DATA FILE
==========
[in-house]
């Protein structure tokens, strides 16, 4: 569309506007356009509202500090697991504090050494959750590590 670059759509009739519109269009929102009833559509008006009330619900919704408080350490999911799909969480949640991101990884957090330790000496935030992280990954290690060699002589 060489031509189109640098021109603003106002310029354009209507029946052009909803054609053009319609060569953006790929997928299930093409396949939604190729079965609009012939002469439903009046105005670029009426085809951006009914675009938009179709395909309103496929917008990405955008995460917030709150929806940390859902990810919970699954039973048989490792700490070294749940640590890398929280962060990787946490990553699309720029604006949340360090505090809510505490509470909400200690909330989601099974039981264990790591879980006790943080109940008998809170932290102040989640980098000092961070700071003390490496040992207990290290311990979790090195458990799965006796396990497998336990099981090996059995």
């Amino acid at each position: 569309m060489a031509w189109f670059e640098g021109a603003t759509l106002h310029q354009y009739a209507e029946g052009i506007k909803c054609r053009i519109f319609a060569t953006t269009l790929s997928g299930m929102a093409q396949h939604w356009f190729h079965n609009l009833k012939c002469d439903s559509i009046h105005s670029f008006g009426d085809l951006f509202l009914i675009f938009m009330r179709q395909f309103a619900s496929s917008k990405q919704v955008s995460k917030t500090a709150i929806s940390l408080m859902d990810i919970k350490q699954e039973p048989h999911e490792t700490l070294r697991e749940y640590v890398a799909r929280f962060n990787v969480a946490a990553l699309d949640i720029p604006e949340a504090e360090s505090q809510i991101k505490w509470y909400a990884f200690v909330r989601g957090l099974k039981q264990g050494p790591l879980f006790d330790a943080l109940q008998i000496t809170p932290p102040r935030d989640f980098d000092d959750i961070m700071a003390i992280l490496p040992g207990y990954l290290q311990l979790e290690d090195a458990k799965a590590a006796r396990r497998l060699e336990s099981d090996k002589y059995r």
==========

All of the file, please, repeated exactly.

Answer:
[in-house]
């Protein structure tokens, strides 16, 4: 569309506007356009509202500090697991504090050494959750590590 670059759509009739519109269009929102009833559509008006009330619900919704408080350490999911799909969480949640991101990884957090330790000496935030992280990954290690060699002589 060489031509189109640098021109603003106002310029354009209507029946052009909803054609053009319609060569953006790929997928299930093409396949939604190729079965609009012939002469439903009046105005670029009426085809951006009914675009938009179709395909309103496929917008990405955008995460917030709150929806940390859902990810919970699954039973048989490792700490070294749940640590890398929280962060990787946490990553699309720029604006949340360090505090809510505490509470909400200690909330989601099974039981264990790591879980006790943080109940008998809170932290102040989640980098000092961070700071003390490496040992207990290290311990979790090195458990799965006796396990497998336990099981090996059995």
């Amino acid at each position: 569309m060489a031509w189109f670059e640098g021109a603003t759509l106002h310029q354009y009739a209507e029946g052009i506007k909803c054609r053009i519109f319609a060569t953006t269009l790929s997928g299930m929102a093409q396949h939604w356009f190729h079965n609009l009833k012939c002469d439903s559509i009046h105005s670029f008006g009426d085809l951006f509202l009914i675009f938009m009330r179709q395909f309103a619900s496929s917008k990405q919704v955008s995460k917030t500090a709150i929806s940390l408080m859902d990810i919970k350490q699954e039973p048989h999911e490792t700490l070294r697991e749940y640590v890398a799909r929280f962060n990787v969480a946490a990553l699309d949640i720029p604006e949340a504090e360090s505090q809510i991101k505490w509470y909400a990884f200690v909330r989601g957090l099974k039981q264990g050494p790591l879980f006790d330790a943080l109940q008998i000496t809170p932290p102040r935030d989640f980098d000092d959750i961070m700071a003390i992280l490496p040992g207990y990954l290290q311990l979790e290690d090195a458990k799965a590590a006796r396990r497998l060699e336990s099981d090996k002589y059995r």